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‘Safety Culture’ – Aiding positive growth

The emphasis of safety has changed throughout the years, from industry specific legislation and a focus on improving hardware (guards, safer equipment). The introduction of the Health and Safety at Work Act 1974 focused on the physical aspects of our building and equipment, ensuring engineering of safety solutions was integrated into our interaction with our surroundings and investing in employee’s performance (selection and training, incentives and reward schemes).

In the 1990s, following several large fatal incidents (Kings Cross, Herald of Free Enterprise, Clapham Junction and Piper Alpha), the Government began to focus on the management of safety with the introduction of safety management systems. Throughout these specific times, accidents have reached a plateau level, whereby improvements seem limited.

The step change in safety over the past 15-20 years has focused on developing a good safety culture that positively influences human behaviour at work to reduce errors and violations. Such approach has seen a further reduction in fatalities.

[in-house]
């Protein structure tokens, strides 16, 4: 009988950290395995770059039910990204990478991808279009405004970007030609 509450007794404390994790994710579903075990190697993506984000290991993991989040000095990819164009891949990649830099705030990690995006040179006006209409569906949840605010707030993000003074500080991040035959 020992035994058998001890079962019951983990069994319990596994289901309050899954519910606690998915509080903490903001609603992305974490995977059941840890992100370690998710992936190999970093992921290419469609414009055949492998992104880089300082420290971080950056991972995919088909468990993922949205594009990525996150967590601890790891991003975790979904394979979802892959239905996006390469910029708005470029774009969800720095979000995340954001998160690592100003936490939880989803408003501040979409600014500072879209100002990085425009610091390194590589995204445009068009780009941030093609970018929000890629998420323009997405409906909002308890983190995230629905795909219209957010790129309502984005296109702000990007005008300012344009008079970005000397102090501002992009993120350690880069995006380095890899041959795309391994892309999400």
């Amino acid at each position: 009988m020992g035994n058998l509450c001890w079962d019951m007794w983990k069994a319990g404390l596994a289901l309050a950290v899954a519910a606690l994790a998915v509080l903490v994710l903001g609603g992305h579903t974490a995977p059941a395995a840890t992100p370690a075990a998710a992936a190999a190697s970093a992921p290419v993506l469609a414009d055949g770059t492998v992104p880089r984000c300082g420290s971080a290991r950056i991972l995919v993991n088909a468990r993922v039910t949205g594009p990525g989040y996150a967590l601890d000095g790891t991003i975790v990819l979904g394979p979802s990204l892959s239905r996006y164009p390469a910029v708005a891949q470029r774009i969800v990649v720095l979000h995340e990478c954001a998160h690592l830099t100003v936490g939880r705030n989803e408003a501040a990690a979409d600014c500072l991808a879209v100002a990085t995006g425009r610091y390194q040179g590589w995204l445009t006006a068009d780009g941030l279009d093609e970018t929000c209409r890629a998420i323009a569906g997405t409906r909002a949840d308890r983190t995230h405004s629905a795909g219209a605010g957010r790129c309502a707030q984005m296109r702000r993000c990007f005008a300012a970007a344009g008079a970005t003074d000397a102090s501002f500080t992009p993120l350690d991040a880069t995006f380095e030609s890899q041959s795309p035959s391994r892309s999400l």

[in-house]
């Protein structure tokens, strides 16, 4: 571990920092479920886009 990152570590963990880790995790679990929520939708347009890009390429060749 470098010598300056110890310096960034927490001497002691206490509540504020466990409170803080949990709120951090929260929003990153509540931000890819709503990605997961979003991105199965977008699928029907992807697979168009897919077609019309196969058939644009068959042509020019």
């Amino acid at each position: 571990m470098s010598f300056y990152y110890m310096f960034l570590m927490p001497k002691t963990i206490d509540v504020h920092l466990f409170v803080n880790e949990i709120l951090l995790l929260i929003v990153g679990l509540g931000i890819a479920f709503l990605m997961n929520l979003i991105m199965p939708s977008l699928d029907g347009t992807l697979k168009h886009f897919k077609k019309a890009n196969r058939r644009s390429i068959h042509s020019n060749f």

Today we recognise that safety has to be felt and lead. A safety culture needs to be more than a vision statement and a zero-accident approach. The HSE state:

“The safety culture of an organisation is the product of individual and group values, attitudes, perceptions, competencies, and patterns of behaviour that determine the commitment to, and the style and proficiency of, an organisation’s health and safety management. Organisations with a positive safety culture are characterised by communications founded on mutual trust, by shared perceptions of the importance of safety and by confidence in the efficacy of preventive measures.” ACSNI Human Factors Study Group: Third report - Organising for safety HSE Books 1993

Many companies talk about ‘safety culture’ when referring to the inclination of their employees to comply with rules or act safety or unsafely. Traditional approaches of policy and compliance is fast becoming outdated, the development of the safety landscape means putting people first to ensure a positive culture at the heart of the business.

In challenging economic times, whereby companies are required to do more, with less resources, the significance of a positive culture, whereby employees care for the brand, thrive in complex business operational realities and contribute to the growth and profit of a business, is a necessity for any employer.